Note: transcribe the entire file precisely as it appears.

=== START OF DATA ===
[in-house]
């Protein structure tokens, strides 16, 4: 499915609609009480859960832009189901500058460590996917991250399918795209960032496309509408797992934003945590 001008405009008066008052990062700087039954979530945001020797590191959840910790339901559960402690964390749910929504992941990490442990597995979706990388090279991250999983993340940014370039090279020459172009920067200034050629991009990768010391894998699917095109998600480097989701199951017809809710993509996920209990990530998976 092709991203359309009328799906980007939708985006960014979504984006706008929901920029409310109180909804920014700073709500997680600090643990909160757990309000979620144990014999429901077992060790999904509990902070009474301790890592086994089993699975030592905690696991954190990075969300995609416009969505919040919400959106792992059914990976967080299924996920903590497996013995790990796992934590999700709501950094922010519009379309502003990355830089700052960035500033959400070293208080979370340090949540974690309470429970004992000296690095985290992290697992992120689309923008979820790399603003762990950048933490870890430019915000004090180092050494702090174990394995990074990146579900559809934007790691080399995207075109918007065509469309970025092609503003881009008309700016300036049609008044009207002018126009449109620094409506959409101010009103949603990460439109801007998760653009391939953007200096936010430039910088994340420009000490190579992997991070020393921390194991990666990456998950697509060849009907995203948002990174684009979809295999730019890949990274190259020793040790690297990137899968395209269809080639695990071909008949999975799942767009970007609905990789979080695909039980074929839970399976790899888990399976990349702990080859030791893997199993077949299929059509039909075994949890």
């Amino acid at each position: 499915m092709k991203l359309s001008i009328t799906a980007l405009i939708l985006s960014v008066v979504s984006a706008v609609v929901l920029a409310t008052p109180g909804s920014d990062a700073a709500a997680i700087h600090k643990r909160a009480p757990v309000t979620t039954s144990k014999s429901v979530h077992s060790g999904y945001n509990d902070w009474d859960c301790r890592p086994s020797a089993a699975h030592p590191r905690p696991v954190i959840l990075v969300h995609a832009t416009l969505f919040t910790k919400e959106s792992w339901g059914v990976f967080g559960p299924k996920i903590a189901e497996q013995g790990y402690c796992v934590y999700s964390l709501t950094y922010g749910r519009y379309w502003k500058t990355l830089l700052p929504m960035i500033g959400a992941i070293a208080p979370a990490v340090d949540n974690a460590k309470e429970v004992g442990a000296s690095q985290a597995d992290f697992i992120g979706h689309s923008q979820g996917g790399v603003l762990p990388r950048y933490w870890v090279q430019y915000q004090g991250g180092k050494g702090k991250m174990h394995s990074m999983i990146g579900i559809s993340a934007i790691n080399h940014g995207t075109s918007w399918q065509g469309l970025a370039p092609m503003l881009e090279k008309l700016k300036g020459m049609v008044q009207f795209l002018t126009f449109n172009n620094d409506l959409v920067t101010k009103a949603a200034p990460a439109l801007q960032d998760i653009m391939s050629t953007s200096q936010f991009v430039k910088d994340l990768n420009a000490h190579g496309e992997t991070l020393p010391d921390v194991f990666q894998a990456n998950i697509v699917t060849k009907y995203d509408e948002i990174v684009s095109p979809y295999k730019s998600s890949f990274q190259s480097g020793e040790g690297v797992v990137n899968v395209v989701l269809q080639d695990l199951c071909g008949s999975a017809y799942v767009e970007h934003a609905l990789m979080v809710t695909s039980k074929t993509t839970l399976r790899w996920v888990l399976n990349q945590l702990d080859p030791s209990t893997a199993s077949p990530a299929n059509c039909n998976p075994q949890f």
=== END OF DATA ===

[in-house]
């Protein structure tokens, strides 16, 4: 499915609609009480859960832009189901500058460590996917991250399918795209960032496309509408797992934003945590 001008405009008066008052990062700087039954979530945001020797590191959840910790339901559960402690964390749910929504992941990490442990597995979706990388090279991250999983993340940014370039090279020459172009920067200034050629991009990768010391894998699917095109998600480097989701199951017809809710993509996920209990990530998976 092709991203359309009328799906980007939708985006960014979504984006706008929901920029409310109180909804920014700073709500997680600090643990909160757990309000979620144990014999429901077992060790999904509990902070009474301790890592086994089993699975030592905690696991954190990075969300995609416009969505919040919400959106792992059914990976967080299924996920903590497996013995790990796992934590999700709501950094922010519009379309502003990355830089700052960035500033959400070293208080979370340090949540974690309470429970004992000296690095985290992290697992992120689309923008979820790399603003762990950048933490870890430019915000004090180092050494702090174990394995990074990146579900559809934007790691080399995207075109918007065509469309970025092609503003881009008309700016300036049609008044009207002018126009449109620094409506959409101010009103949603990460439109801007998760653009391939953007200096936010430039910088994340420009000490190579992997991070020393921390194991990666990456998950697509060849009907995203948002990174684009979809295999730019890949990274190259020793040790690297990137899968395209269809080639695990071909008949999975799942767009970007609905990789979080695909039980074929839970399976790899888990399976990349702990080859030791893997199993077949299929059509039909075994949890």
């Amino acid at each position: 499915m092709k991203l359309s001008i009328t799906a980007l405009i939708l985006s960014v008066v979504s984006a706008v609609v929901l920029a409310t008052p109180g909804s920014d990062a700073a709500a997680i700087h600090k643990r909160a009480p757990v309000t979620t039954s144990k014999s429901v979530h077992s060790g999904y945001n509990d902070w009474d859960c301790r890592p086994s020797a089993a699975h030592p590191r905690p696991v954190i959840l990075v969300h995609a832009t416009l969505f919040t910790k919400e959106s792992w339901g059914v990976f967080g559960p299924k996920i903590a189901e497996q013995g790990y402690c796992v934590y999700s964390l709501t950094y922010g749910r519009y379309w502003k500058t990355l830089l700052p929504m960035i500033g959400a992941i070293a208080p979370a990490v340090d949540n974690a460590k309470e429970v004992g442990a000296s690095q985290a597995d992290f697992i992120g979706h689309s923008q979820g996917g790399v603003l762990p990388r950048y933490w870890v090279q430019y915000q004090g991250g180092k050494g702090k991250m174990h394995s990074m999983i990146g579900i559809s993340a934007i790691n080399h940014g995207t075109s918007w399918q065509g469309l970025a370039p092609m503003l881009e090279k008309l700016k300036g020459m049609v008044q009207f795209l002018t126009f449109n172009n620094d409506l959409v920067t101010k009103a949603a200034p990460a439109l801007q960032d998760i653009m391939s050629t953007s200096q936010f991009v430039k910088d994340l990768n420009a000490h190579g496309e992997t991070l020393p010391d921390v194991f990666q894998a990456n998950i697509v699917t060849k009907y995203d509408e948002i990174v684009s095109p979809y295999k730019s998600s890949f990274q190259s480097g020793e040790g690297v797992v990137n899968v395209v989701l269809q080639d695990l199951c071909g008949s999975a017809y799942v767009e970007h934003a609905l990789m979080v809710t695909s039980k074929t993509t839970l399976r790899w996920v888990l399976n990349q945590l702990d080859p030791s209990t893997a199993s077949p990530a299929n059509c039909n998976p075994q949890f």